“A resistance widow. A silent co-conspirator. The only one who survived.
Bavaria, Germany. June, 1945.
The Third Reich has crumbled. The Russians are coming.
Can Marianne von Lingenfels and the women in her care survive and build their ravaged world anew?
Marianne – widow of a resistor to the Nazi regime – returns to the grand, crumbling castle where she once played host to all of German high society. She assembles a makeshift family from the ruins of her husband’s movement, rescuing her dearest friend’s widow, Benita, from sexual slavery to the Russian army, and Ania from a work camp for political prisoners. She is certain their shared past will bind them together.
But as Benita begins a clandestine relationship and Ania struggles to conceal her role in the Nazi regime, Marianne learns that her clear-cut, highly principled world view has no place in these new, frightening and emotionally-charged days.
All three women must grapple with the realities they now face, and the consequences of decisions each made in the darkest of times . . .”
I’ve read many fictional and biographical accounts covering the war years and so I was very keen to read this new account told from the perspective of German women. It really was a very powerful story, told very well by the author who took seven years of researching and delving into her own family history to write it. I imagine that there are innumerable women of German descent who have this same history and many that have never spoken it out loud or shared it beyond their own family circles.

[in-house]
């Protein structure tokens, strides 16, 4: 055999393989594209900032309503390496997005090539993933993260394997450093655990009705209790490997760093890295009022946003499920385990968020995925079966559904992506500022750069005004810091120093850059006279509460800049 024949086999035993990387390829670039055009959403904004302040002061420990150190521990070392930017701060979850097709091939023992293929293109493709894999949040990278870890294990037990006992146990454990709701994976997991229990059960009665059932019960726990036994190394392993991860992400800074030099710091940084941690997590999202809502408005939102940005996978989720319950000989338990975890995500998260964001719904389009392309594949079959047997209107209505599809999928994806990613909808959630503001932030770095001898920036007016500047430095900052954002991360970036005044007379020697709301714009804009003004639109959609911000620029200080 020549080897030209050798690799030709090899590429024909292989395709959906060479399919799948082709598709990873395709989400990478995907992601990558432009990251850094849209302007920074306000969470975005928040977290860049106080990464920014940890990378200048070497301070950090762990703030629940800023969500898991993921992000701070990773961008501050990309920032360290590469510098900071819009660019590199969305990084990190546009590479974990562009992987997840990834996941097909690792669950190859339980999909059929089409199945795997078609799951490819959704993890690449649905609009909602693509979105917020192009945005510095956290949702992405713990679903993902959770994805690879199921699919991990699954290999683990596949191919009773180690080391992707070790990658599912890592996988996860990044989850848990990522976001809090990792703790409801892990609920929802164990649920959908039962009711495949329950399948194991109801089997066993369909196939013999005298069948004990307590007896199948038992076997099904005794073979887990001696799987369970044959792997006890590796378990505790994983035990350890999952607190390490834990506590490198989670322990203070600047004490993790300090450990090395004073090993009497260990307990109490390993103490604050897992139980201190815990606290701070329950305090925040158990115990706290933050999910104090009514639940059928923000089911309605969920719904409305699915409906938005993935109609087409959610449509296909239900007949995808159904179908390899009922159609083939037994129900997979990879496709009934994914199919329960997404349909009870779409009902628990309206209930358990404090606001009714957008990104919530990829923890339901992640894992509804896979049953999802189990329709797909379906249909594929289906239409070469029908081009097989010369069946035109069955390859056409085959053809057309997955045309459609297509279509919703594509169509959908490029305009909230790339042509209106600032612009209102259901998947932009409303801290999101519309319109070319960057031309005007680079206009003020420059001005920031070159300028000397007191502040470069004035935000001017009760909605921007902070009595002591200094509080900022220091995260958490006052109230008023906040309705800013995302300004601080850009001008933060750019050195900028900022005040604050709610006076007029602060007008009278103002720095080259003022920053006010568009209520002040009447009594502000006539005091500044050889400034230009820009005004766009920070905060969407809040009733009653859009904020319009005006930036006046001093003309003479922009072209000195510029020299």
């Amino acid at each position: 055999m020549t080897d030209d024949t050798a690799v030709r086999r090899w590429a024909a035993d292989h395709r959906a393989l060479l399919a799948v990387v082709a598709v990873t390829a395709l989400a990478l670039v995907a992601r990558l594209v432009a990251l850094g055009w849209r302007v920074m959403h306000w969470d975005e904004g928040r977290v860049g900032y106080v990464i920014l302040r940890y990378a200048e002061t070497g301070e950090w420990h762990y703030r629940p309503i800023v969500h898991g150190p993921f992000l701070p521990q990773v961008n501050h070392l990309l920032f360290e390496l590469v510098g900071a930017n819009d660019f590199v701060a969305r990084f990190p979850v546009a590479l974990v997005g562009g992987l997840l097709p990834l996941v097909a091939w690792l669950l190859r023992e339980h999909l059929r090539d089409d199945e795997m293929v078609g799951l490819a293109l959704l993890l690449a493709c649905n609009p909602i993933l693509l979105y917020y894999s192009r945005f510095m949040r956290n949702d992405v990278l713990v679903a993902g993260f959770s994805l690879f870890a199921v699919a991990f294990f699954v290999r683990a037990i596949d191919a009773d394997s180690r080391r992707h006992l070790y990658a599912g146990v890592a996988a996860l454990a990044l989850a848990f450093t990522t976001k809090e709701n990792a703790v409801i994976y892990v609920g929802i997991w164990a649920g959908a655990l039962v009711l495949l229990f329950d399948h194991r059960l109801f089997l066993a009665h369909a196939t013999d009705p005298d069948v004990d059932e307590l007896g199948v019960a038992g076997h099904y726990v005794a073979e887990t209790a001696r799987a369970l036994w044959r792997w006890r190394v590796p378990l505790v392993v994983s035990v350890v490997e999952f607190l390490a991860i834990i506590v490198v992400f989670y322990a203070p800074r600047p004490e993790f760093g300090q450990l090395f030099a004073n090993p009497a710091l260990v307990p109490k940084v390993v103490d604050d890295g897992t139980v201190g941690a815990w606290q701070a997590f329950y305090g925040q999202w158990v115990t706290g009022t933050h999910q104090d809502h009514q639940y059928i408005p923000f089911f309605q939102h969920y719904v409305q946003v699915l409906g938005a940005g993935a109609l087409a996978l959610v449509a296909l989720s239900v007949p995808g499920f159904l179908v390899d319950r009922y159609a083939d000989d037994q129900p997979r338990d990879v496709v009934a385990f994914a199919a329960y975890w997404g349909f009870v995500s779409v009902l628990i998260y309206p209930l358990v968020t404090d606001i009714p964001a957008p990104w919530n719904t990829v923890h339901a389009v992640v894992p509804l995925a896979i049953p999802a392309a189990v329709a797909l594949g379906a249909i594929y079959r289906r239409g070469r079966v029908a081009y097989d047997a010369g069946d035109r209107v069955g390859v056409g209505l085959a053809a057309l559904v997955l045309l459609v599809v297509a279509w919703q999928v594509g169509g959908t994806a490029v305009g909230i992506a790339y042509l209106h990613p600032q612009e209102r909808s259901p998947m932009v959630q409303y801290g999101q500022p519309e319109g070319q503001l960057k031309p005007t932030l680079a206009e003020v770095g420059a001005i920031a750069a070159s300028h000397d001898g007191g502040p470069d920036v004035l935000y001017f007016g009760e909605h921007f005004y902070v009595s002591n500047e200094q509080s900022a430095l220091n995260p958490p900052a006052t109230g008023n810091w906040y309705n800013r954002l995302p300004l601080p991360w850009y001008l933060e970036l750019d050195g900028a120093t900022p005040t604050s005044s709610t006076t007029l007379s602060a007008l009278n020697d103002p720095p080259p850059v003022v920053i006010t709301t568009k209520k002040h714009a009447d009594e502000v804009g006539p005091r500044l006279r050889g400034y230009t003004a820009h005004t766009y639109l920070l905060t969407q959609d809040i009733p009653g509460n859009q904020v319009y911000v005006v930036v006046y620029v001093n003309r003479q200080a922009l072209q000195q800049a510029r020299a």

I enjoyed this a lot, although it wasn’t always a comfortable read, as at times it felt more memoir than historical fiction. I was fascinated by the historical details learning so much about the ordinary Germans, those caught up with Hitler’s promises of a new united nation and those appalled at what he was doing. It does flip between eras with the main character’s stories so I was very glad to have a print copy as it meant it was easier to look back on dates in the time line of the story.
The main characters and their struggles felt so real, making me wonder if they are based on any particular women that the author knows. Being an idealist myself I could identify more with Marianne than Ania or Benita, I really felt for her as tried to uphold the promise she made to her oldest friend.
I would definitely recommend this to anyone who is interested in the era and wants a different perspective on the subject.
Thanks so much to Readers First for my hardback copy, which really did add to my reading experience.